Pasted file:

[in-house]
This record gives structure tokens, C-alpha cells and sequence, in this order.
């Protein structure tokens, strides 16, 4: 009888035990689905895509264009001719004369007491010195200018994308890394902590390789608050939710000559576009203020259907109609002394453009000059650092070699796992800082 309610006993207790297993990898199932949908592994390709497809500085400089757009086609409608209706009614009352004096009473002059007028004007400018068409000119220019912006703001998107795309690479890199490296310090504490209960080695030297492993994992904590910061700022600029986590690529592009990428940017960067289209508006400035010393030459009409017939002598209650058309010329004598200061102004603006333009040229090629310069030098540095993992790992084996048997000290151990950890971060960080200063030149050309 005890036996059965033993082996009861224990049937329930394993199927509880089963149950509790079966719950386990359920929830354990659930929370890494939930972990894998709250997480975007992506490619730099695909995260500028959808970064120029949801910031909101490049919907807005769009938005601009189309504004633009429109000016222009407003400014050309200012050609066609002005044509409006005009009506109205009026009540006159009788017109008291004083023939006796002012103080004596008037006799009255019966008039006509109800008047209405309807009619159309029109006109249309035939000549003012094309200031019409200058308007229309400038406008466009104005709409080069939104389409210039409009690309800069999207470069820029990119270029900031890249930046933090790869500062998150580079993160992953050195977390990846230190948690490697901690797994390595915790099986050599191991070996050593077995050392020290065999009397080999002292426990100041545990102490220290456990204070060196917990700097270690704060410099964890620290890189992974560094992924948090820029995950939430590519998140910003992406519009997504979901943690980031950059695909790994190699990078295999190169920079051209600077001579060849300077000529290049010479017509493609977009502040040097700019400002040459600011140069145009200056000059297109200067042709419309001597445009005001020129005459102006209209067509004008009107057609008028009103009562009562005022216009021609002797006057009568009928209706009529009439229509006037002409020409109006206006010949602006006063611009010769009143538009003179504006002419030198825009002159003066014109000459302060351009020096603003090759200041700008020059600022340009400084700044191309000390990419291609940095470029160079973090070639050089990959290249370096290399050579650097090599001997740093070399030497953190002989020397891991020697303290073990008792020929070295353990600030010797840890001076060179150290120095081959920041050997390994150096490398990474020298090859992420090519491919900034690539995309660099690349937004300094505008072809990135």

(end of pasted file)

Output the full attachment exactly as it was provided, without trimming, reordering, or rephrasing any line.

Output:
[in-house]
This record gives structure tokens, C-alpha cells and sequence, in this order.
């Protein structure tokens, strides 16, 4: 009888035990689905895509264009001719004369007491010195200018994308890394902590390789608050939710000559576009203020259907109609002394453009000059650092070699796992800082 309610006993207790297993990898199932949908592994390709497809500085400089757009086609409608209706009614009352004096009473002059007028004007400018068409000119220019912006703001998107795309690479890199490296310090504490209960080695030297492993994992904590910061700022600029986590690529592009990428940017960067289209508006400035010393030459009409017939002598209650058309010329004598200061102004603006333009040229090629310069030098540095993992790992084996048997000290151990950890971060960080200063030149050309 005890036996059965033993082996009861224990049937329930394993199927509880089963149950509790079966719950386990359920929830354990659930929370890494939930972990894998709250997480975007992506490619730099695909995260500028959808970064120029949801910031909101490049919907807005769009938005601009189309504004633009429109000016222009407003400014050309200012050609066609002005044509409006005009009506109205009026009540006159009788017109008291004083023939006796002012103080004596008037006799009255019966008039006509109800008047209405309807009619159309029109006109249309035939000549003012094309200031019409200058308007229309400038406008466009104005709409080069939104389409210039409009690309800069999207470069820029990119270029900031890249930046933090790869500062998150580079993160992953050195977390990846230190948690490697901690797994390595915790099986050599191991070996050593077995050392020290065999009397080999002292426990100041545990102490220290456990204070060196917990700097270690704060410099964890620290890189992974560094992924948090820029995950939430590519998140910003992406519009997504979901943690980031950059695909790994190699990078295999190169920079051209600077001579060849300077000529290049010479017509493609977009502040040097700019400002040459600011140069145009200056000059297109200067042709419309001597445009005001020129005459102006209209067509004008009107057609008028009103009562009562005022216009021609002797006057009568009928209706009529009439229509006037002409020409109006206006010949602006006063611009010769009143538009003179504006002419030198825009002159003066014109000459302060351009020096603003090759200041700008020059600022340009400084700044191309000390990419291609940095470029160079973090070639050089990959290249370096290399050579650097090599001997740093070399030497953190002989020397891991020697303290073990008792020929070295353990600030010797840890001076060179150290120095081959920041050997390994150096490398990474020298090859992420090519491919900034690539995309660099690349937004300094505008072809990135």